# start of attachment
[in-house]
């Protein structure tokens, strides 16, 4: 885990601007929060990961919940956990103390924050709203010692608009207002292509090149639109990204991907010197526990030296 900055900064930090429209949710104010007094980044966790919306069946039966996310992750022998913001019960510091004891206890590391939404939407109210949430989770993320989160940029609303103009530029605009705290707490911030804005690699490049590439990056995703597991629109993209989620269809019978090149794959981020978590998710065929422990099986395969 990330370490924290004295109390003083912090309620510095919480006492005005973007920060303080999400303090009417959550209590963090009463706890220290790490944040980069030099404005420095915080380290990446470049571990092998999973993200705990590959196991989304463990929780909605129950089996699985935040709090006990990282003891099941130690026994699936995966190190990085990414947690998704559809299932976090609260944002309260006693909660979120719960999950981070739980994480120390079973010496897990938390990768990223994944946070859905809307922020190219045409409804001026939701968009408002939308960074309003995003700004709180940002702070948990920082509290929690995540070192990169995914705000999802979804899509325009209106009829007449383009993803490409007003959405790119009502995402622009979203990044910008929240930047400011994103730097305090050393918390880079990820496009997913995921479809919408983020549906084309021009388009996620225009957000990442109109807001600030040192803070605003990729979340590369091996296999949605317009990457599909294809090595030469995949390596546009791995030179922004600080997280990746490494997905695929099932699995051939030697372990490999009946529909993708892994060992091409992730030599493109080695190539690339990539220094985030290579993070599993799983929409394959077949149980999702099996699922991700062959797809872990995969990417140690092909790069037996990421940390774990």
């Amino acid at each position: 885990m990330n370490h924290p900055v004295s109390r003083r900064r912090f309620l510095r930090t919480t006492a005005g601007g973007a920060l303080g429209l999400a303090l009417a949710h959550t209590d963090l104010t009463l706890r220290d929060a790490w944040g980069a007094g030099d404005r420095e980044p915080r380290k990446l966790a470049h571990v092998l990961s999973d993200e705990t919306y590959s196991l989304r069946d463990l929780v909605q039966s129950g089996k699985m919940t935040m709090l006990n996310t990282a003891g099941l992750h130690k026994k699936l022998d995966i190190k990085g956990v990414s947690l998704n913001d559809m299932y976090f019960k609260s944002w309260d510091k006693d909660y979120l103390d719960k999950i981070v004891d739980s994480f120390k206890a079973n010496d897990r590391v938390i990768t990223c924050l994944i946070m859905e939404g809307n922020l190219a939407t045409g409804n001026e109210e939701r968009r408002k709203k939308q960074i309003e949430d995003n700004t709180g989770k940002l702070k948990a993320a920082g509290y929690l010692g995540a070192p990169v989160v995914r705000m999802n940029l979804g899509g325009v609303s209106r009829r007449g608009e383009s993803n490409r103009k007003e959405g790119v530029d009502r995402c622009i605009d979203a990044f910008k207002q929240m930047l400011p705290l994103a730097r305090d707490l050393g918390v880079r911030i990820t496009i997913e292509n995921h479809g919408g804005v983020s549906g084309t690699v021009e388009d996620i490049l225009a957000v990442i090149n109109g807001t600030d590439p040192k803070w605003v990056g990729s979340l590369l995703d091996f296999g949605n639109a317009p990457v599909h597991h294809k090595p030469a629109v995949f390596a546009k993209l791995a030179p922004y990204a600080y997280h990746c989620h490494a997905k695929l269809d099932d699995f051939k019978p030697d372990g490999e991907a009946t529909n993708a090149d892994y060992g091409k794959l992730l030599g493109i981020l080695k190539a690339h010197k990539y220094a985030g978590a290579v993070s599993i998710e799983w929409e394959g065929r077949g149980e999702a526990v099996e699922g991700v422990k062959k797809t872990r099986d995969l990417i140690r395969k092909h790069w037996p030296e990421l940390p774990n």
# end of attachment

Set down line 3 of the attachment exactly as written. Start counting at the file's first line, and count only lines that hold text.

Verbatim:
């Amino acid at each position: 885990m990330n370490h924290p900055v004295s109390r003083r900064r912090f309620l510095r930090t919480t006492a005005g601007g973007a920060l303080g429209l999400a303090l009417a949710h959550t209590d963090l104010t009463l706890r220290d929060a790490w944040g980069a007094g030099d404005r420095e980044p915080r380290k990446l966790a470049h571990v092998l990961s999973d993200e705990t919306y590959s196991l989304r069946d463990l929780v909605q039966s129950g089996k699985m919940t935040m709090l006990n996310t990282a003891g099941l992750h130690k026994k699936l022998d995966i190190k990085g956990v990414s947690l998704n913001d559809m299932y976090f019960k609260s944002w309260d510091k006693d909660y979120l103390d719960k999950i981070v004891d739980s994480f120390k206890a079973n010496d897990r590391v938390i990768t990223c924050l994944i946070m859905e939404g809307n922020l190219a939407t045409g409804n001026e109210e939701r968009r408002k709203k939308q960074i309003e949430d995003n700004t709180g989770k940002l702070k948990a993320a920082g509290y929690l010692g995540a070192p990169v989160v995914r705000m999802n940029l979804g899509g325009v609303s209106r009829r007449g608009e383009s993803n490409r103009k007003e959405g790119v530029d009502r995402c622009i605009d979203a990044f910008k207002q929240m930047l400011p705290l994103a730097r305090d707490l050393g918390v880079r911030i990820t496009i997913e292509n995921h479809g919408g804005v983020s549906g084309t690699v021009e388009d996620i490049l225009a957000v990442i090149n109109g807001t600030d590439p040192k803070w605003v990056g990729s979340l590369l995703d091996f296999g949605n639109a317009p990457v599909h597991h294809k090595p030469a629109v995949f390596a546009k993209l791995a030179p922004y990204a600080y997280h990746c989620h490494a997905k695929l269809d099932d699995f051939k019978p030697d372990g490999e991907a009946t529909n993708a090149d892994y060992g091409k794959l992730l030599g493109i981020l080695k190539a690339h010197k990539y220094a985030g978590a290579v993070s599993i998710e799983w929409e394959g065929r077949g149980e999702a526990v099996e699922g991700v422990k062959k797809t872990r099986d995969l990417i140690r395969k092909h790069w037996p030296e990421l940390p774990n």